Yahoo News has launched local pages for metropolitan areas across the United States, aggregating local news from RSS feeds and via screen-scraping. Users of Yahoo's personalization tools will get a link that aggregates their hometown news by default, and a cluster of local headlines on the news.yahoo.com page.
The typical local page uses RSS feeds to pull in headlines and summaries from half a dozen sites, each linking back to the site (through a clickthrough counter) for story views. For each participating website, there's also a a site-specific RSS aggregation page on Yahoo.
All of this is separate from the personalized my.yahoo.com page, which is conceptually more of a Web-based RSS reader than a news portal system.
Sites with tight registration requirements or restrictive RSS usage policies are being left off the bus. This means that in some metro areas, the major local newspaper may be missing.
Yahoo has been negotiating registration changes for some major sites in order to include them, asking that Yahoo visitors be allowed to click through without having to register on the destination sites.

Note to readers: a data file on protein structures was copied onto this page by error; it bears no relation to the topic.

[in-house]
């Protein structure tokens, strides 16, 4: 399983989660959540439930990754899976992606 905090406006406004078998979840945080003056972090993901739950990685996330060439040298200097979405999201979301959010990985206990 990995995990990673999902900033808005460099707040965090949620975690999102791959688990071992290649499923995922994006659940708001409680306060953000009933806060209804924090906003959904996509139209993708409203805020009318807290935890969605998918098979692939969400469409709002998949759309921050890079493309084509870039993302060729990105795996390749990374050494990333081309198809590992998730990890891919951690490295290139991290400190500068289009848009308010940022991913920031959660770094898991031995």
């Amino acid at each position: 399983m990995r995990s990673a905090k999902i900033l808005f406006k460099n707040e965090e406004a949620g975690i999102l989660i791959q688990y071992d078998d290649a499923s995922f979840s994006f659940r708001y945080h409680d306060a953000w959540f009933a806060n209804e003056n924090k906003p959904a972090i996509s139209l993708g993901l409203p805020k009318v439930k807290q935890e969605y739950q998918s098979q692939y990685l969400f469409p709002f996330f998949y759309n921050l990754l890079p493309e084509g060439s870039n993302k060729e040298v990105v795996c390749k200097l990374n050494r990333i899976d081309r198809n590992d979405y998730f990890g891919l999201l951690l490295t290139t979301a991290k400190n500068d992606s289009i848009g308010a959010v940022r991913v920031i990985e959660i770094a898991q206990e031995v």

Threat or opportunity?
Probably not much of either. MSNBC has been doing local pages for years, working directly with local TV stations and newspapers long before RSS became a factor. It didn't seem to have a tremendous effect one way or the other. Yahoo's effort may be somewhat stronger, as it includes more sources, but I don't see it as radically different.
All of this is part of an inevitable pattern. The Internet makes it possible to disintegrate content and to reintegrate it in new ways. Screen-scrapers, RSS feeds, search engines, feed readers, and socially driven link aggregators (Slashdot, Digg) aren't going away.
My advice to local news sites: Get your own house in order.
Users will choose and use multiple jumping-off points. The choice will be driven by quality of experience.
If your homepage is ugly, cluttered and overloaded with hucksterism, you shouldn't be surprised if many users flee to the sterile organization of Yahoo Local. If your site offers poor opportunities for interaction, then you shouldn't be surprised if many users migrate to Topix or one of the many local discussion sites that are popping up all over the country. If you don't engage with local bloggers and photographers, don't be surprised to find a version of Greensboro101 in your own backyard, or a big locally focused Flickr pool.
Do a great job. Earn your way. Make your users fall in love with your site.